Guest Blogger Emily-Jane Hills Orford writes:
No, I’m not talking about the twenty-six letters of the English alphabet. And I’m not talking about emails, text messages, private messages and whatever electronic form of letters and messages are out there on any current platform. I’m talking about the REAL letter: the one you write in longhand (you know cursive writing, the secret code of a previous generation), fold carefully, tuck into an envelope, seal it, address it, place a postage stamp on its corner and drop it in the nearest mailbox (the snail mailbox variety, varies in color depending on what country you live in).
Letters have long been the most poignant written form of communication in any language: a means to share stories, convey important (or unimportant) messages, or, basically, just to connect. Have you written one lately? Or, perhaps you are the lucky recipient of a letter in your mailbox.
I remember, as a child, being fascinated with the pile of mail dropped through the front door slot on a daily basis (well, weekdays, that is). Mom always set aside unwanted flyers, calling them ‘Emily mail.’ I had fun opening the envelopes and pulling out the stuffing, reading the literature of countless items I would never understand let alone be interested in, and then filing them in what we used as a recycle bin in the 1960s: the fireplace. Once it was clear that I enjoyed receiving mail and actually reading it, my grandmother, fondly called Granny, and my godmother, Aunt Peg, started writing to me and I would write back. Both lines of correspondence continued well into my adult years, until the loved one passed away – Granny in 1995 and Aunt Peg, at the age of 101, in 2021. Even when these loved connections couldn’t write to me, I wrote to them – weekly at the least.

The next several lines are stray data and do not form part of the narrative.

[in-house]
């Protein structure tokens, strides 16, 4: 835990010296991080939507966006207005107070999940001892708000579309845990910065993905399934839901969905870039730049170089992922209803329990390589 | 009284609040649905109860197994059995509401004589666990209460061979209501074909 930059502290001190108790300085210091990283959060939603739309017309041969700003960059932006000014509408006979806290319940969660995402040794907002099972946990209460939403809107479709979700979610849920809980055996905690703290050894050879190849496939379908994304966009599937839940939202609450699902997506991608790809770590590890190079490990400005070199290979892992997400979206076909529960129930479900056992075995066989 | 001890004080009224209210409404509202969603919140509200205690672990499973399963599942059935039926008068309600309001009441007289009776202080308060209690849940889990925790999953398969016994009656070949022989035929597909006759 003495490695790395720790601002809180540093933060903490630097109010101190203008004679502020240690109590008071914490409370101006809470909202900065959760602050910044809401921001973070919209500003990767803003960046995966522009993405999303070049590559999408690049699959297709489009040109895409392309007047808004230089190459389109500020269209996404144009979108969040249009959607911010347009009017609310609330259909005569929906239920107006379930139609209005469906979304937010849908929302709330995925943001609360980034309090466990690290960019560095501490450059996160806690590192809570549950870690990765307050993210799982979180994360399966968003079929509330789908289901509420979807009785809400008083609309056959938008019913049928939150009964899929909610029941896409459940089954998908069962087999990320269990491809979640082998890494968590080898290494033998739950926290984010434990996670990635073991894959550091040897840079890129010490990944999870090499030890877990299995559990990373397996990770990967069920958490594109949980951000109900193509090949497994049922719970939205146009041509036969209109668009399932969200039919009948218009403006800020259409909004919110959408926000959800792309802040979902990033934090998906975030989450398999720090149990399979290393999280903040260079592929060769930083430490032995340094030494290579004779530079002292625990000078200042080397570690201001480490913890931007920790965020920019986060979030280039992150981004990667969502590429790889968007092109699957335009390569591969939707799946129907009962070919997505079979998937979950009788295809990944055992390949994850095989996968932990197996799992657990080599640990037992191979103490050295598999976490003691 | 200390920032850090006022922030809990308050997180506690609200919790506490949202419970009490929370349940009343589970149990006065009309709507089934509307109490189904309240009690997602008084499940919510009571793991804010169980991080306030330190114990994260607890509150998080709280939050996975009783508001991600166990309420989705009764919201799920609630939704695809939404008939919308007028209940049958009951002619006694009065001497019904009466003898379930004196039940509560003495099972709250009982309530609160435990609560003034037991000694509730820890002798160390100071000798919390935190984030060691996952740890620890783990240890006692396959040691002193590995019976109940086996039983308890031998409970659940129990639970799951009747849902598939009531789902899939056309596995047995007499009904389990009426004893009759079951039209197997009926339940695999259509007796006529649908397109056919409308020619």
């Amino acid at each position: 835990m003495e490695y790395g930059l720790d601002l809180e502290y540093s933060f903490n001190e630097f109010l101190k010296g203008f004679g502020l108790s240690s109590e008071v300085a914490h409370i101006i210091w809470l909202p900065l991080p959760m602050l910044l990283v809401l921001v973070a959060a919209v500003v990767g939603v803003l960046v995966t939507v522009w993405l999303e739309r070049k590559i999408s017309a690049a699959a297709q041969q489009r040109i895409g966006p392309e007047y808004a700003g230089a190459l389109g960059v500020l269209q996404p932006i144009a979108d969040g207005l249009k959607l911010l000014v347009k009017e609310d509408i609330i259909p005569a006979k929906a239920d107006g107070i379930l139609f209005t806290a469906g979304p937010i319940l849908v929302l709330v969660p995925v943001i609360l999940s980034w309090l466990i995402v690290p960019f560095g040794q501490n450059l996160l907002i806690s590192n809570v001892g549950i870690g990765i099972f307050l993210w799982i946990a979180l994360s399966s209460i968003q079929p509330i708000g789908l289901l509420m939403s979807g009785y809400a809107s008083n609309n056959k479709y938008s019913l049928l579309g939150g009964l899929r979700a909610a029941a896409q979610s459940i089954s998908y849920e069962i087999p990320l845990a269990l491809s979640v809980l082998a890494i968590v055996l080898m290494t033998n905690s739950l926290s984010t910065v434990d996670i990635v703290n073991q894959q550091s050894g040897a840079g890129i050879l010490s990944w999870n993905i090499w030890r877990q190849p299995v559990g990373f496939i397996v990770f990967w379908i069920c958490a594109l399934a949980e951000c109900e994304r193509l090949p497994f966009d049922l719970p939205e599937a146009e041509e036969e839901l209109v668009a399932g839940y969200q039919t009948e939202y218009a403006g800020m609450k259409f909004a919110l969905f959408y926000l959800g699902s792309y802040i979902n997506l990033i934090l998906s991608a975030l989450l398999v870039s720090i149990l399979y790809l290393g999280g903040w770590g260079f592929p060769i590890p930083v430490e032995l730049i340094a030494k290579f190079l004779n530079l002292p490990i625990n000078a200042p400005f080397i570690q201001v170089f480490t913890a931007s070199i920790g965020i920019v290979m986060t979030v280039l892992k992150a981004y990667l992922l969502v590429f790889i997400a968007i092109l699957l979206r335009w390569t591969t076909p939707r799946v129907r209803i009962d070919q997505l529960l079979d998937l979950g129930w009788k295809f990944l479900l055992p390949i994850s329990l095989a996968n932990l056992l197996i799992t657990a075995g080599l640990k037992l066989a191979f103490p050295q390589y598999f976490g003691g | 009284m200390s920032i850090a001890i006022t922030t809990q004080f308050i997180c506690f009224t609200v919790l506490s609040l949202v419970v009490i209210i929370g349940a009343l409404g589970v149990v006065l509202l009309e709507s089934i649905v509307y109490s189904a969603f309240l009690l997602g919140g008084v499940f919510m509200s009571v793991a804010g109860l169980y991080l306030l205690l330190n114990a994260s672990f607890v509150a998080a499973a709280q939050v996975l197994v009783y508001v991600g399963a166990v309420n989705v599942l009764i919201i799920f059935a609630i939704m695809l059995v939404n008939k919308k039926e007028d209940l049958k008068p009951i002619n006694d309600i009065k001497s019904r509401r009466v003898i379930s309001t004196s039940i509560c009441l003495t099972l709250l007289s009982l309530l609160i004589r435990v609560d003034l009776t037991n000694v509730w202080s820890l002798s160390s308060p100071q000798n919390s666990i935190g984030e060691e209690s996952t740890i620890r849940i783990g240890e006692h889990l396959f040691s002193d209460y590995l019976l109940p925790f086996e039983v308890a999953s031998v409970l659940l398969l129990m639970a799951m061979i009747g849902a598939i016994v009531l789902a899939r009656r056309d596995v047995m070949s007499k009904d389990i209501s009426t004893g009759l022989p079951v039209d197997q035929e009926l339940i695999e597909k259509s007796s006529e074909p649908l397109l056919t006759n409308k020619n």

One of the most cherished letters my godmother enjoyed in the past few years was one I wrote about a recent acquisition for my garden: a Rodgers flower. Her son, Roger, was her letter-reader and he informed me that they enjoyed a chuckle over my revelation of the Rodgers flower addition to the garden that sparked the quippy comment from one of my adult children: “What’s Uncle Roger doing growing in our garden?”
So, what’s in a letter? Connectivity and love, the solace of a few written words to make someone feel special in a world gone mad, which ours definitely has. It’s also a release for the writer, to unburden the soul on paper, slowly, precisely, carefully, in elegant (or, in my case, not so elegant) script. Simply put, writing letters is an excellent way to hone one’s skills as a writer. It could be a small note on the back of a postcard, where the message has to be tight, succinct and to the point without taking up too much space. Or, it could be multiple pages of narrative and even some dialogue to carry the message to the reader in an entertaining manner.
As a writer who enjoys working in several genres, I value the art of letter-writing. I have several author friends who feel the same way and we exchange letters on a regular basis. One of these author friends lives less than a mile away and yet we still exchange letters on a weekly basis. Writing letters not only touches others and shows our appreciation, it also enriches our writing skills. So, next time you think you have writer’s block, write a letter. Or, don’t even wait for that feeling; write a letter anyway. There’s someone out there who will appreciate it and your writing will be all the better for the exercise.
Emily-Jane Hills Orford has published several books, creative nonfiction stories mostly about her family. Growing up in Toronto, then Hamilton and finally London, Emily-Jane has lots of family stories to warm the heart.
In her most recent novels, “Mrs. Murray’s Ghost,” “Mrs. Murray’s Hidden Treasure,” “Mrs. Murray’s Home,” and “Mr. Murray’s Gun” (all part of the “Piccadilly Street Series”), the author returns to her roots and the fond memories and dreams, growing up in a haunted old Victorian mansion in London, Ontario Canada.
The Picadilly Street Series of books is available on Amazon.
Note from Marlene: You can also use letter writing as a warm-up to your project writing.